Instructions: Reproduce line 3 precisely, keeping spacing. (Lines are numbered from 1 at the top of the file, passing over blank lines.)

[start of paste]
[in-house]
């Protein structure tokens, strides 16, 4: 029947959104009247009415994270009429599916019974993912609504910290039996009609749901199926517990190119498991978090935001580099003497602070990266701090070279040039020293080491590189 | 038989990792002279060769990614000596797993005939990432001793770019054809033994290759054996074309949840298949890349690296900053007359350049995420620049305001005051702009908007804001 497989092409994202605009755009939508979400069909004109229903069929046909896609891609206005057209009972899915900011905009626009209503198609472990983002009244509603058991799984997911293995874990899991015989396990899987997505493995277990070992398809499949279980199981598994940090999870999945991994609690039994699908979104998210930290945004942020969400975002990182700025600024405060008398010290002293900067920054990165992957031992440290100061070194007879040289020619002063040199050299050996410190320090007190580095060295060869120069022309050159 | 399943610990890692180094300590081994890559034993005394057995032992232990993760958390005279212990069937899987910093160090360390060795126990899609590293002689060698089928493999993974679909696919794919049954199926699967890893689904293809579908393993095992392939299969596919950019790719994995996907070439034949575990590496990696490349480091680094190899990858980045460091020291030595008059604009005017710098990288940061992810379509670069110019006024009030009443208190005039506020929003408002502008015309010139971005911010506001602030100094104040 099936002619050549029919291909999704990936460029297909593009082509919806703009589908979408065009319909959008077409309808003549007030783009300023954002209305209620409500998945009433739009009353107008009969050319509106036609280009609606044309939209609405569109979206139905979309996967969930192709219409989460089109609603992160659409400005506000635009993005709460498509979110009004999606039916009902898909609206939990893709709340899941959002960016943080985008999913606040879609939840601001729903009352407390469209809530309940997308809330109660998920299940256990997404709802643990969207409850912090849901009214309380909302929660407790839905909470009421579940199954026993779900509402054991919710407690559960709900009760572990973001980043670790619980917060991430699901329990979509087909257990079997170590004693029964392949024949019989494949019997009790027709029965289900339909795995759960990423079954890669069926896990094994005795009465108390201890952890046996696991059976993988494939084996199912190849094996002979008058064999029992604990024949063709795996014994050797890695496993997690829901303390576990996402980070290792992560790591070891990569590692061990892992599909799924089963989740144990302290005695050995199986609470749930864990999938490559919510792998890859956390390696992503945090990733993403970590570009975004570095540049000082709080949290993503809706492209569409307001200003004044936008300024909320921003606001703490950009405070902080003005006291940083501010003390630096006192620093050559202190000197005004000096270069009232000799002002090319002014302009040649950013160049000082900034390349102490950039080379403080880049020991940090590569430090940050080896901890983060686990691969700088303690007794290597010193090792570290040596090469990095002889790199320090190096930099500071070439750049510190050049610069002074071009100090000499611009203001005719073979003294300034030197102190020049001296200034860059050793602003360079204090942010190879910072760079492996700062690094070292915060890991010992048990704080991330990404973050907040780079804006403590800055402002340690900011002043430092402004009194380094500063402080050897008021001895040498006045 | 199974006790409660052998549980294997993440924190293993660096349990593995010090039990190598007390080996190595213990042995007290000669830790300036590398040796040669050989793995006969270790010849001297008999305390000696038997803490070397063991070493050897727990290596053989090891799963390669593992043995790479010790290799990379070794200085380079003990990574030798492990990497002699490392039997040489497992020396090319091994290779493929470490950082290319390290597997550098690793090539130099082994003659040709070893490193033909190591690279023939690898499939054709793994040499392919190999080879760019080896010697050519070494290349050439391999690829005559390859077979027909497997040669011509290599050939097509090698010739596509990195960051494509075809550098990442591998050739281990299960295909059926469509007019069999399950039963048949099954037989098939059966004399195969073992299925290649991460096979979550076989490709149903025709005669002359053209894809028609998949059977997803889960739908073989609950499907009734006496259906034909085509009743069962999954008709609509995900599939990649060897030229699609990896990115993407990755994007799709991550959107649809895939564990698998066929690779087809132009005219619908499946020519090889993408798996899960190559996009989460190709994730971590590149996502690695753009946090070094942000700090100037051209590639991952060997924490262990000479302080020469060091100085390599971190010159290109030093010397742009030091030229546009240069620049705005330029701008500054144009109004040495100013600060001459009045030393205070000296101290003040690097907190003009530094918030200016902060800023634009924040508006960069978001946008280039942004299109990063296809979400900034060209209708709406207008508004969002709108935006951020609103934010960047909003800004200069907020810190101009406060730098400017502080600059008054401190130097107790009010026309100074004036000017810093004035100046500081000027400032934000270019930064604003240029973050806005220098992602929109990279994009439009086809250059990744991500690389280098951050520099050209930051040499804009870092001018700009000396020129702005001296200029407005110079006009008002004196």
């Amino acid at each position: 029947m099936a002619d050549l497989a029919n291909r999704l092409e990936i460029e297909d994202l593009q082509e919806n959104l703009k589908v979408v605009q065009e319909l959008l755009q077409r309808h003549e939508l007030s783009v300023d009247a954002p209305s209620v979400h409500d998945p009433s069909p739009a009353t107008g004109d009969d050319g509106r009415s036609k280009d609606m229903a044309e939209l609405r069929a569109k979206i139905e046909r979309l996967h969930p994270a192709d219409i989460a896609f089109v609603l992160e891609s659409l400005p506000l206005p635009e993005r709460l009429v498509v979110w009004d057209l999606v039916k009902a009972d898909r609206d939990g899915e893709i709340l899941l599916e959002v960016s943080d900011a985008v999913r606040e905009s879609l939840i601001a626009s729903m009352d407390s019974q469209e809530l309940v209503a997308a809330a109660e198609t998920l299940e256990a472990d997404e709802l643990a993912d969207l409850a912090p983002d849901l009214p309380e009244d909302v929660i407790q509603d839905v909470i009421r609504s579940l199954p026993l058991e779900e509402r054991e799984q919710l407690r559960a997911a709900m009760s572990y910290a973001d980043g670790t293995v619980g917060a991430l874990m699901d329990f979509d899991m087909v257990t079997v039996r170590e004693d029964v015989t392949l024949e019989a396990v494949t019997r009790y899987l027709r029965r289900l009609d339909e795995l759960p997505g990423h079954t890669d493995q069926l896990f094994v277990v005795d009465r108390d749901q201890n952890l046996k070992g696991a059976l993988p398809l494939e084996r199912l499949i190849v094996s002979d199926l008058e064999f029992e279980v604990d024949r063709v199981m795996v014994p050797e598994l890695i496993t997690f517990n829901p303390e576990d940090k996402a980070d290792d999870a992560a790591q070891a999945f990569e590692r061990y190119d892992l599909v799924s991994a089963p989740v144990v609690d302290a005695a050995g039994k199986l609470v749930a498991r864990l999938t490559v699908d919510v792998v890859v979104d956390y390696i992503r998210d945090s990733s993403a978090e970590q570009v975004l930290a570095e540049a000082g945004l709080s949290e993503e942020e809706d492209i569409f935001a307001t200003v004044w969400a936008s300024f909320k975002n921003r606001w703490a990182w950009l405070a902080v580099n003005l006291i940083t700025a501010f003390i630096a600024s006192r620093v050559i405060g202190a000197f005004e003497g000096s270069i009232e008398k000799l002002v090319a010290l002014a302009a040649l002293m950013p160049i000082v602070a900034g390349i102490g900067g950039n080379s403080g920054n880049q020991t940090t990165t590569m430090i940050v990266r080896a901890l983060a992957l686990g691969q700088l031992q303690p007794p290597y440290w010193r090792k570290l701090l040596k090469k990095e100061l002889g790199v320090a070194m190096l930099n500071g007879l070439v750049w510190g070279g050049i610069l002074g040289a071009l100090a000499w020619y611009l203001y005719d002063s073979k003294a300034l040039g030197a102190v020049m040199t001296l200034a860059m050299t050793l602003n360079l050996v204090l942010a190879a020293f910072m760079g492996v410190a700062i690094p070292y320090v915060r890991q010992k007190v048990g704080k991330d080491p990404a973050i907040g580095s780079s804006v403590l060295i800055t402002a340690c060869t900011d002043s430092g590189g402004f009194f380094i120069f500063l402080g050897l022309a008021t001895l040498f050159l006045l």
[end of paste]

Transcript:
């Amino acid at each position: 029947m099936a002619d050549l497989a029919n291909r999704l092409e990936i460029e297909d994202l593009q082509e919806n959104l703009k589908v979408v605009q065009e319909l959008l755009q077409r309808h003549e939508l007030s783009v300023d009247a954002p209305s209620v979400h409500d998945p009433s069909p739009a009353t107008g004109d009969d050319g509106r009415s036609k280009d609606m229903a044309e939209l609405r069929a569109k979206i139905e046909r979309l996967h969930p994270a192709d219409i989460a896609f089109v609603l992160e891609s659409l400005p506000l206005p635009e993005r709460l009429v498509v979110w009004d057209l999606v039916k009902a009972d898909r609206d939990g899915e893709i709340l899941l599916e959002v960016s943080d900011a985008v999913r606040e905009s879609l939840i601001a626009s729903m009352d407390s019974q469209e809530l309940v209503a997308a809330a109660e198609t998920l299940e256990a472990d997404e709802l643990a993912d969207l409850a912090p983002d849901l009214p309380e009244d909302v929660i407790q509603d839905v909470i009421r609504s579940l199954p026993l058991e779900e509402r054991e799984q919710l407690r559960a997911a709900m009760s572990y910290a973001d980043g670790t293995v619980g917060a991430l874990m699901d329990f979509d899991m087909v257990t079997v039996r170590e004693d029964v015989t392949l024949e019989a396990v494949t019997r009790y899987l027709r029965r289900l009609d339909e795995l759960p997505g990423h079954t890669d493995q069926l896990f094994v277990v005795d009465r108390d749901q201890n952890l046996k070992g696991a059976l993988p398809l494939e084996r199912l499949i190849v094996s002979d199926l008058e064999f029992e279980v604990d024949r063709v199981m795996v014994p050797e598994l890695i496993t997690f517990n829901p303390e576990d940090k996402a980070d290792d999870a992560a790591q070891a999945f990569e590692r061990y190119d892992l599909v799924s991994a089963p989740v144990v609690d302290a005695a050995g039994k199986l609470v749930a498991r864990l999938t490559v699908d919510v792998v890859v979104d956390y390696i992503r998210d945090s990733s993403a978090e970590q570009v975004l930290a570095e540049a000082g945004l709080s949290e993503e942020e809706d492209i569409f935001a307001t200003v004044w969400a936008s300024f909320k975002n921003r606001w703490a990182w950009l405070a902080v580099n003005l006291i940083t700025a501010f003390i630096a600024s006192r620093v050559i405060g202190a000197f005004e003497g000096s270069i009232e008398k000799l002002v090319a010290l002014a302009a040649l002293m950013p160049i000082v602070a900034g390349i102490g900067g950039n080379s403080g920054n880049q020991t940090t990165t590569m430090i940050v990266r080896a901890l983060a992957l686990g691969q700088l031992q303690p007794p290597y440290w010193r090792k570290l701090l040596k090469k990095e100061l002889g790199v320090a070194m190096l930099n500071g007879l070439v750049w510190g070279g050049i610069l002074g040289a071009l100090a000499w020619y611009l203001y005719d002063s073979k003294a300034l040039g030197a102190v020049m040199t001296l200034a860059m050299t050793l602003n360079l050996v204090l942010a190879a020293f910072m760079g492996v410190a700062i690094p070292y320090v915060r890991q010992k007190v048990g704080k991330d080491p990404a973050i907040g580095s780079s804006v403590l060295i800055t402002a340690c060869t900011d002043s430092g590189g402004f009194f380094i120069f500063l402080g050897l022309a008021t001895l040498f050159l006045l």